• Extra batteries, including those for hearing aids, in standards sizes (e.g., AA and AAA)
  • Fully-charged rechargeable batteries for motorized scooters
  • Hand-crank radio with USB ports
  • Car chargers for electronic devices, including cell phones and breast pumps
  • A generator

Practical skills

Finally, it’s important to know some basic do-it-yourself skills to stay healthy and safe until help arrives. Here are the basics to get you started:

  • Call 911 in a life-threatening emergency
  • Get trained in cardiopulmonary resuscitation (CPR). If you do not know CPR, you can give hands-only CPR—uninterrupted chest compressions of 100 to 120 a minute—until help arrives.
  • Learn how to use an automated external defibrillator (AED).
  • Learn Handwashing is one of the best ways to protect yourself, your family, and others from getting sick.

The good news is that it is never too late to prepare for a public health emergency. You can take actions, make healthy choices, and download free resources to help you prepare for, adapt to, and cope with adversity.

Lab Culture Ep. 16: Informatics, health equity and bat snuggles

Lab Culture Ep. 16: Informatics, health equity and bat snuggles | www.APHLblog.org

Joanne Bartkus, APHL’s board president and director of the Public Health Laboratory at the Minnesota Department of Health, sat down with Scott Becker, our executive director, and Gynene Sullivan, editor of Lab Matters magazine, to talk about priorities for the year. Their conversation ranged from informatics to health equity to… snuggling with a bat?!

Joanne Bartkus, PhD, D(ABMM)
Director, Public Health Laboratory, Minnesota Department of Health

Scott J. Becker, MS
Executive director, Association Public Health Laboratories​
@ScottJBecker

Links:

Lab Matters

Lab Matters — Android app

Lab Matters — iTunes app

APHL Board of Directors

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The Sickness Lurking Beneath World Cup Fever

  The Sickness Lurking Beneath World Cup Fever Posted August 16, 2018 by Dean Schillinger post-info While watching the World Cup, Dean Schillinger was reminded of the ongoing back-and-forth matchup between the soda industry and public

Arizona’s ERIC Program Works to Improve Access to Emergency Information

Emergency Response Interpreters Credentialing (ERIC) program interpreter, Beth Kovatch, works with the Operations Section of the Southwest Incident Management Team 1 on the Tinder Fire to record an accessible video updating the public on the the status of the wildfire.

Vicki Bond is not surprised at how hot, but at how cold the temperatures can get out on a wildfire. “I’ve worked on responses to more wildfires in freezing temperatures than in extreme heat,” she says.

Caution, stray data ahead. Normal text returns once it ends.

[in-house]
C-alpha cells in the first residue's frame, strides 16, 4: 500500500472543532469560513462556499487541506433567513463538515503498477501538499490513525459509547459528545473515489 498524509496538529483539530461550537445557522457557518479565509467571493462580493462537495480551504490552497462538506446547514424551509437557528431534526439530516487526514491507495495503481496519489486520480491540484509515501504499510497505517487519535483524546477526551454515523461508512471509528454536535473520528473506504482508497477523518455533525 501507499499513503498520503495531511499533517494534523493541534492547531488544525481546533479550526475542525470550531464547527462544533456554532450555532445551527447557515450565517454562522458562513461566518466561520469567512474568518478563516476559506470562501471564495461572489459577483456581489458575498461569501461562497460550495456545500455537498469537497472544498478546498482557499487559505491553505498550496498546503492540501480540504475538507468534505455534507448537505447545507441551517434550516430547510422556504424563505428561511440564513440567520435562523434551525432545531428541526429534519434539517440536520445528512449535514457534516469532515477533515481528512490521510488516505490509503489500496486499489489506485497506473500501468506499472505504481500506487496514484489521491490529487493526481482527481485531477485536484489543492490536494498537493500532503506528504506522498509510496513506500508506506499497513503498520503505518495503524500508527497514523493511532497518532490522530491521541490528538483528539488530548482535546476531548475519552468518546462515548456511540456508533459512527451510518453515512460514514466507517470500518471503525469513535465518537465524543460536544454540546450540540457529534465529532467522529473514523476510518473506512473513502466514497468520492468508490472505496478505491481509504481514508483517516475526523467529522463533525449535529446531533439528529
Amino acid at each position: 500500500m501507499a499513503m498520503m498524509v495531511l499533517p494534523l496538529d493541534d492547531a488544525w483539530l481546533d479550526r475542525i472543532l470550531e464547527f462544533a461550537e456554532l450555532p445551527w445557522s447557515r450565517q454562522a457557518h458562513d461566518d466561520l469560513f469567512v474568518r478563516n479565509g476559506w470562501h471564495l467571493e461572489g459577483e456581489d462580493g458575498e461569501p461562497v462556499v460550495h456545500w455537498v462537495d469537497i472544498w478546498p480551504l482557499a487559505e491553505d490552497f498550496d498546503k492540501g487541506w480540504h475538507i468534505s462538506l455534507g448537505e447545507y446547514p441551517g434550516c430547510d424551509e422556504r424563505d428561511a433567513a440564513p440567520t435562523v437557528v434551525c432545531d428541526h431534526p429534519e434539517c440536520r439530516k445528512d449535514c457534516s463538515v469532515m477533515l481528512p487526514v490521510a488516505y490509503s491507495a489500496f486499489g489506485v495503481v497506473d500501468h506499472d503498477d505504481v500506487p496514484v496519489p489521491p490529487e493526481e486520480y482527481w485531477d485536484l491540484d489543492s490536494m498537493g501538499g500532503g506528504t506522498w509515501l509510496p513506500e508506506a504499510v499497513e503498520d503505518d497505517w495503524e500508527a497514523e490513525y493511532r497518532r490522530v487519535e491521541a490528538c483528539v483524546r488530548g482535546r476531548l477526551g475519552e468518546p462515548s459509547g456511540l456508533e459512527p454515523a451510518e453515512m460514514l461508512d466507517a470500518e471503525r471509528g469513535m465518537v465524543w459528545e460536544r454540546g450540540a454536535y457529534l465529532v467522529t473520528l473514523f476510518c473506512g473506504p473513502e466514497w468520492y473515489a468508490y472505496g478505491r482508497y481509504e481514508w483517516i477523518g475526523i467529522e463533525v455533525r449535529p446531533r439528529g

Coincidentally, making sure people aren’t left out in the cold in an emergency is why she has so much experience with the weather.

Bond works for the Arizona Department of Emergency and Military Affairs (DEMA) as a licensed American Sign Language (ASL) interpreter and deployment coordinator for the Emergency Response Interpreters Credentialing (ERIC) program. She helps prepare licensed ASL interpreters and Communication Access Realtime Translation (CART) captioners to deploy for emergencies throughout the state.

ERIC interpreters and captioners work alongside communicators to interpret and transcribe information presented at community meetings and media briefings, on websites and social media, and in evacuation shelters for people who are deaf and hard of hearing.

“The goal of the ERIC program,” said Bond, “is to ensure deaf and hard of hearing community members have access to critical information during emergencies and disasters in the State of Arizona.”

People in Arizona are at risk from a variety of hazards, including extreme heat, floods, and wildfire. More than 1,500 wildfires occur in Arizona each year.

Trial by Fire

Group photo of participants in the Emergency Response Interpreters Credentialing Program
The ERIC team is made up of American Sign Language Interpreters, Certified Deaf Interpreters, and Communication Access Real-time Translation captioners.

The pilot of the ERIC program was a literal trial by fire. In 2017, ERIC interpreters and CART providers deployed in response to one flood and nine wildfires, where long hours, limited supplies, and sleeping in tents are the rule, not the exception.

The ERIC staff of five captioners, 15 interpreters, and three certified deaf interpreters deployed to two major fires this season–the Tinder Fire and the Rattlesnake Fire in April—and, most recently, supported Coconino County’s response to flooding east of the City of Flagstaff.

ERIC staff have not worked with a public health department on an exercise or real-life emergency, such as a Point of Distribution (or POD) drill or activation as of yet, but Bond anticipates “many more” deployments with the recent enactment of State of Arizona Senate Bill 1296, which is meant to improve the accessbility of emergency communication.